The method to evaluate the effect of the salt vapor consisted of testing the mechanical resistance to compression, taking up the BS EN 1015-11 2019 [41] standards (compression), and comparing the results with those of the samples that were not subjected to this test with the same curing time. Weight control was performed at the beginning and at the end of the test. For the application of this test, the dimensions of the specimens were 50 × 50 × 50 mm, with 3 specimens per mixture, see Figure 9.

3. Results: Strength and Durability of the New HC-SCB Composite

3.1. Compositions (Fresh State)

The fresh state of the mixtures, shown in Table 3, was visually evaluated using an optical microscope (indicate magnification). Figure 10 shows the images of the eight mixes, in their fresh state, which allowed for the observation of spaces between the fibers, the integration, and the coating of the binders on the aggregates.
In the HL-ref concrete composition (Figure 10a), the hydrated lime adhered to the hemp particles and filled the spaces between them, making the mixture more cohesive. It was found that it was visible when there was greater coverage of the aggregates because there was better adhesion of the binder to these, and they provided better cohesion in the mixtures and in filling the voids. In the formation of the new composite, SCB pieces filled these spaces and bonded the hemp shavings together, creating a network between the spaces. It was also noted that the BD did not mix homogeneously with the rest of the binders, presenting small concentrations of BD (Figure 10c,f–h).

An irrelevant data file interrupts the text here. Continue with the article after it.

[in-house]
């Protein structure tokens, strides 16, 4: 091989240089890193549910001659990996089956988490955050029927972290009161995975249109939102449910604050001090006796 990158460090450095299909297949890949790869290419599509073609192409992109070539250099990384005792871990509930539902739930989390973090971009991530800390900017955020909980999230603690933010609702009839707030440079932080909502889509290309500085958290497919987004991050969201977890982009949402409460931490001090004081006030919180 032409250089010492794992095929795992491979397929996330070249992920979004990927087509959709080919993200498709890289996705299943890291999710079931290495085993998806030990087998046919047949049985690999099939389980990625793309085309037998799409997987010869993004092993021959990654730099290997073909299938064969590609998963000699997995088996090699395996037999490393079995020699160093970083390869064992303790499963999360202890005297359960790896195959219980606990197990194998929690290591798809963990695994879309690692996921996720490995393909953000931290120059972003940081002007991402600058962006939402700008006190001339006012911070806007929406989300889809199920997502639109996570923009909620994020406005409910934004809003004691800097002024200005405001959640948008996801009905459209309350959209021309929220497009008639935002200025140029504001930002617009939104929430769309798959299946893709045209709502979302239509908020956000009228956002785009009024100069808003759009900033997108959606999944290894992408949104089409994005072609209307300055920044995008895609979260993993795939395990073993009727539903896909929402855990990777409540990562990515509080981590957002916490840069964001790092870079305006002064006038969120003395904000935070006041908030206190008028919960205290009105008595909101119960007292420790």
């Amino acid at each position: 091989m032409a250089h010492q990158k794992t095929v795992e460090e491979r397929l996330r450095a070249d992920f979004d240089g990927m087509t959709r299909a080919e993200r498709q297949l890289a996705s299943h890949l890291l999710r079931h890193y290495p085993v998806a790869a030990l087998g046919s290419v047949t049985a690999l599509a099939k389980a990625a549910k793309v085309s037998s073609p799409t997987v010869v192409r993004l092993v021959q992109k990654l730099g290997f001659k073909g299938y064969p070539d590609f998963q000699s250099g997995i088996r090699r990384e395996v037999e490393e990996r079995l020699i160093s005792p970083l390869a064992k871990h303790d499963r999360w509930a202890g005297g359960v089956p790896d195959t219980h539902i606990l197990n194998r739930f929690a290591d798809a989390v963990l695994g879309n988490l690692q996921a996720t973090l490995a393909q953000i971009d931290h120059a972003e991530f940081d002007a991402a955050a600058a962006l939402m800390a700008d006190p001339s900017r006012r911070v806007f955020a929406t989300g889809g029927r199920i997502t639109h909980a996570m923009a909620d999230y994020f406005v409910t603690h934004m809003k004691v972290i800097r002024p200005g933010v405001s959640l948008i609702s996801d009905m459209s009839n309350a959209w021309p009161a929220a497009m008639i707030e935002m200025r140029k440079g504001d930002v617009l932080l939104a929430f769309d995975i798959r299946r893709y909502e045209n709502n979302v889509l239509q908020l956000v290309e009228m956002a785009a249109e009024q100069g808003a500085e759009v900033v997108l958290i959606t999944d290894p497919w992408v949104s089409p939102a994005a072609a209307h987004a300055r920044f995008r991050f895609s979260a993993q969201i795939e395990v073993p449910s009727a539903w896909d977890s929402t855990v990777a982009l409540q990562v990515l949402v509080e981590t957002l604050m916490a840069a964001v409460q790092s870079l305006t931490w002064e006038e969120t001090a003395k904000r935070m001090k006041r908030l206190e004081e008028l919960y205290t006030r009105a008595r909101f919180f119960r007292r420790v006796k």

3.2. Compressive Strength Performance

Figure 11 shows the compressive strength results for the mixtures. Considering the reference situation (HL-ref), one can observe that there is no loss in the mechanical resistance only with two mixtures, HS-L and HS-L-A. Furthermore, they provide an improvement in the performance of the mixtures, highlighting the pozzolanic efficiency of the SBA addition in this type of composite. In these mixtures, the HS-L mixture reached 0.41 MPa, almost 25% more than the HL-ref, 0.33 MPa. For the HS-L-A, the increase in the compressive resistance is higher than the HS-L. The HS-L-A mixture reaches 0.46 MPa, almost 39.39% than the HL-ref. It is important to note that there was a reduction of 25% in the hydrated lime used in the last case, HS-L-A, since this percentage was replaced by SCBA (while in the HS-L the binder is only the hydrated lime). The reduction in the hydrated lime content is an important achievement since it promotes a more sustainable material.